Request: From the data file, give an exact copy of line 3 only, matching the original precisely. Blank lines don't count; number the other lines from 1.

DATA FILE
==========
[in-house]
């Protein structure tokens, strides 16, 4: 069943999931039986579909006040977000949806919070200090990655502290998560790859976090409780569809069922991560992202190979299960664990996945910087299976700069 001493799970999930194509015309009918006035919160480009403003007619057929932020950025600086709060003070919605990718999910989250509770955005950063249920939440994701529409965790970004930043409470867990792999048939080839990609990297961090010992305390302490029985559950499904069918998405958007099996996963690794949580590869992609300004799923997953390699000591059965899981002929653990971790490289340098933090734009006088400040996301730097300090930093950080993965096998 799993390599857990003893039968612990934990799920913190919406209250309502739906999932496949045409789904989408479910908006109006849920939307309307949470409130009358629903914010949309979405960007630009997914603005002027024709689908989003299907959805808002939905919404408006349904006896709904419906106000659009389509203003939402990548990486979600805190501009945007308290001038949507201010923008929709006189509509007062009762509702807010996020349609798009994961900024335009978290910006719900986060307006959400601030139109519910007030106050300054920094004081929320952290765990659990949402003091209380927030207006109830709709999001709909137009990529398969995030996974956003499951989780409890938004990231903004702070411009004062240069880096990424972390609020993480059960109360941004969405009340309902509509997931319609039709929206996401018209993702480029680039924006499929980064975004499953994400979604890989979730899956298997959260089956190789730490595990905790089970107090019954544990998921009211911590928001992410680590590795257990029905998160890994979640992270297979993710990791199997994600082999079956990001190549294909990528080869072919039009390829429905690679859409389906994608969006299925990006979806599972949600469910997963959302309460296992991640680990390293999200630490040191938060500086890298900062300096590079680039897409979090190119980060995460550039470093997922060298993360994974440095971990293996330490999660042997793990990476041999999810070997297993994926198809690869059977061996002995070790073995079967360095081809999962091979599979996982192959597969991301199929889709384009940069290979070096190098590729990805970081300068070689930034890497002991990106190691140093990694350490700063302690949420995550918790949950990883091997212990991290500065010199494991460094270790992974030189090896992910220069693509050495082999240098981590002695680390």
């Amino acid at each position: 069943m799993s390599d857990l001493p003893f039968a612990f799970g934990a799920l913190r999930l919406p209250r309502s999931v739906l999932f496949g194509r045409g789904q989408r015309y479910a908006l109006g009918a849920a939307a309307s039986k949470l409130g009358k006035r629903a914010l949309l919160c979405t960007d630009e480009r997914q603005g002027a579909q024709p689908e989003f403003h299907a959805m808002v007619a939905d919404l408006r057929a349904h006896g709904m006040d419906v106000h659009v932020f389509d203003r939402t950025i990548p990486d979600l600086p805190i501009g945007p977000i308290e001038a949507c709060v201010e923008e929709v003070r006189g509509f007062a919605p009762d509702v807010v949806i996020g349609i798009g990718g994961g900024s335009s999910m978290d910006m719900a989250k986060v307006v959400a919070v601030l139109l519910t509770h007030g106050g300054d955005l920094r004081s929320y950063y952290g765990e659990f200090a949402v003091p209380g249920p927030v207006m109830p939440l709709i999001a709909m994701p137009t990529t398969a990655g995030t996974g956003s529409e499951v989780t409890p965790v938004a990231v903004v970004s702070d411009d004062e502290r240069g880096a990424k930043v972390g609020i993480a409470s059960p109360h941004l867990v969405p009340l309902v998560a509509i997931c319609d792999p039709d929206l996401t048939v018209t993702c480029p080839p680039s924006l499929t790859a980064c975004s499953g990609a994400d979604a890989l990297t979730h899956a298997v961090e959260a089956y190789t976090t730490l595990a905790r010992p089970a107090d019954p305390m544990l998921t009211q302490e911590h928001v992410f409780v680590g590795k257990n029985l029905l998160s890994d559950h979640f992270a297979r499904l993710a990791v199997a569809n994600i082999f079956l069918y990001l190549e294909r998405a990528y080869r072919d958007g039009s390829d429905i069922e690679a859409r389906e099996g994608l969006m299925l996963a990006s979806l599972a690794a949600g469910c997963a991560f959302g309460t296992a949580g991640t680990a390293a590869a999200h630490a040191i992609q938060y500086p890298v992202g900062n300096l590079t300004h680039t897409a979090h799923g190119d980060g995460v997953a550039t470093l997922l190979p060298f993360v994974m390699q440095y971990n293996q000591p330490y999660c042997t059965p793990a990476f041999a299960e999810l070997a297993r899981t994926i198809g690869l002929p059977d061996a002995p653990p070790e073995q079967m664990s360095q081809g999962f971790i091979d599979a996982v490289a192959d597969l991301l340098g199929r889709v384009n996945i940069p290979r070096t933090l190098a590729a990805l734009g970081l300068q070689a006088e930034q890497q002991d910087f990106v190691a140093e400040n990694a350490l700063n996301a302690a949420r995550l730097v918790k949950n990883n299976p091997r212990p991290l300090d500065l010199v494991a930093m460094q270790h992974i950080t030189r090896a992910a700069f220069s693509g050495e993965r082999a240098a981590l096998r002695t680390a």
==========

């Amino acid at each position: 069943m799993s390599d857990l001493p003893f039968a612990f799970g934990a799920l913190r999930l919406p209250r309502s999931v739906l999932f496949g194509r045409g789904q989408r015309y479910a908006l109006g009918a849920a939307a309307s039986k949470l409130g009358k006035r629903a914010l949309l919160c979405t960007d630009e480009r997914q603005g002027a579909q024709p689908e989003f403003h299907a959805m808002v007619a939905d919404l408006r057929a349904h006896g709904m006040d419906v106000h659009v932020f389509d203003r939402t950025i990548p990486d979600l600086p805190i501009g945007p977000i308290e001038a949507c709060v201010e923008e929709v003070r006189g509509f007062a919605p009762d509702v807010v949806i996020g349609i798009g990718g994961g900024s335009s999910m978290d910006m719900a989250k986060v307006v959400a919070v601030l139109l519910t509770h007030g106050g300054d955005l920094r004081s929320y950063y952290g765990e659990f200090a949402v003091p209380g249920p927030v207006m109830p939440l709709i999001a709909m994701p137009t990529t398969a990655g995030t996974g956003s529409e499951v989780t409890p965790v938004a990231v903004v970004s702070d411009d004062e502290r240069g880096a990424k930043v972390g609020i993480a409470s059960p109360h941004l867990v969405p009340l309902v998560a509509i997931c319609d792999p039709d929206l996401t048939v018209t993702c480029p080839p680039s924006l499929t790859a980064c975004s499953g990609a994400d979604a890989l990297t979730h899956a298997v961090e959260a089956y190789t976090t730490l595990a905790r010992p089970a107090d019954p305390m544990l998921t009211q302490e911590h928001v992410f409780v680590g590795k257990n029985l029905l998160s890994d559950h979640f992270a297979r499904l993710a990791v199997a569809n994600i082999f079956l069918y990001l190549e294909r998405a990528y080869r072919d958007g039009s390829d429905i069922e690679a859409r389906e099996g994608l969006m299925l996963a990006s979806l599972a690794a949600g469910c997963a991560f959302g309460t296992a949580g991640t680990a390293a590869a999200h630490a040191i992609q938060y500086p890298v992202g900062n300096l590079t300004h680039t897409a979090h799923g190119d980060g995460v997953a550039t470093l997922l190979p060298f993360v994974m390699q440095y971990n293996q000591p330490y999660c042997t059965p793990a990476f041999a299960e999810l070997a297993r899981t994926i198809g690869l002929p059977d061996a002995p653990p070790e073995q079967m664990s360095q081809g999962f971790i091979d599979a996982v490289a192959d597969l991301l340098g199929r889709v384009n996945i940069p290979r070096t933090l190098a590729a990805l734009g970081l300068q070689a006088e930034q890497q002991d910087f990106v190691a140093e400040n990694a350490l700063n996301a302690a949420r995550l730097v918790k949950n990883n299976p091997r212990p991290l300090d500065l010199v494991a930093m460094q270790h992974i950080t030189r090896a992910a700069f220069s693509g050495e993965r082999a240098a981590l096998r002695t680390a």